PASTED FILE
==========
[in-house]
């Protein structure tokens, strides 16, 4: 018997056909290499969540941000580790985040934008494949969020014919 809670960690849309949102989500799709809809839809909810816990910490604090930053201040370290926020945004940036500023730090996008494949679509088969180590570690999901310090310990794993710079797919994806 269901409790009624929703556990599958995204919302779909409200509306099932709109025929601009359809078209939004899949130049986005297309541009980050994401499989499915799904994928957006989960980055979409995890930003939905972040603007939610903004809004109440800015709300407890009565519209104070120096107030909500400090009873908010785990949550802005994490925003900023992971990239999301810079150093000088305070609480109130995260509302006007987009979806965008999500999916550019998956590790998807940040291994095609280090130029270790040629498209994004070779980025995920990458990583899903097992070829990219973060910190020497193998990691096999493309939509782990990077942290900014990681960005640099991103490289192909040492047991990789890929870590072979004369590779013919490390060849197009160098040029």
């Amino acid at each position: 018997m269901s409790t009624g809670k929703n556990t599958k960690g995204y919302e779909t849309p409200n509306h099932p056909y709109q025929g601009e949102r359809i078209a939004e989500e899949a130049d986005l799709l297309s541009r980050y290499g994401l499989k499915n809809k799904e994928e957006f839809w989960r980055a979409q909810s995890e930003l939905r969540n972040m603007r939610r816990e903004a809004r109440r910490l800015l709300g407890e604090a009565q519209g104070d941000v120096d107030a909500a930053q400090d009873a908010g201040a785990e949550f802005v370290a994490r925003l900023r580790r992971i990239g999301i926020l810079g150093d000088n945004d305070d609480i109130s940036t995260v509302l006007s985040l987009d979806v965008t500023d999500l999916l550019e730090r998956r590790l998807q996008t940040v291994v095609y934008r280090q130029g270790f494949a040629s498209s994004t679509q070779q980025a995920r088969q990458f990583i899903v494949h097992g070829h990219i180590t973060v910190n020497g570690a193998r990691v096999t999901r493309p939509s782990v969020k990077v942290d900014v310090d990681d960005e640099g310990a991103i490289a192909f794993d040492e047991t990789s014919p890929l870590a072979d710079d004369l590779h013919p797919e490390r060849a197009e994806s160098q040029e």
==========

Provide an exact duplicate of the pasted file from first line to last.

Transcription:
[in-house]
């Protein structure tokens, strides 16, 4: 018997056909290499969540941000580790985040934008494949969020014919 809670960690849309949102989500799709809809839809909810816990910490604090930053201040370290926020945004940036500023730090996008494949679509088969180590570690999901310090310990794993710079797919994806 269901409790009624929703556990599958995204919302779909409200509306099932709109025929601009359809078209939004899949130049986005297309541009980050994401499989499915799904994928957006989960980055979409995890930003939905972040603007939610903004809004109440800015709300407890009565519209104070120096107030909500400090009873908010785990949550802005994490925003900023992971990239999301810079150093000088305070609480109130995260509302006007987009979806965008999500999916550019998956590790998807940040291994095609280090130029270790040629498209994004070779980025995920990458990583899903097992070829990219973060910190020497193998990691096999493309939509782990990077942290900014990681960005640099991103490289192909040492047991990789890929870590072979004369590779013919490390060849197009160098040029």
């Amino acid at each position: 018997m269901s409790t009624g809670k929703n556990t599958k960690g995204y919302e779909t849309p409200n509306h099932p056909y709109q025929g601009e949102r359809i078209a939004e989500e899949a130049d986005l799709l297309s541009r980050y290499g994401l499989k499915n809809k799904e994928e957006f839809w989960r980055a979409q909810s995890e930003l939905r969540n972040m603007r939610r816990e903004a809004r109440r910490l800015l709300g407890e604090a009565q519209g104070d941000v120096d107030a909500a930053q400090d009873a908010g201040a785990e949550f802005v370290a994490r925003l900023r580790r992971i990239g999301i926020l810079g150093d000088n945004d305070d609480i109130s940036t995260v509302l006007s985040l987009d979806v965008t500023d999500l999916l550019e730090r998956r590790l998807q996008t940040v291994v095609y934008r280090q130029g270790f494949a040629s498209s994004t679509q070779q980025a995920r088969q990458f990583i899903v494949h097992g070829h990219i180590t973060v910190n020497g570690a193998r990691v096999t999901r493309p939509s782990v969020k990077v942290d900014v310090d990681d960005e640099g310990a991103i490289a192909f794993d040492e047991t990789s014919p890929l870590a072979d710079d004369l590779h013919p797919e490390r060849a197009e994806s160098q040029e």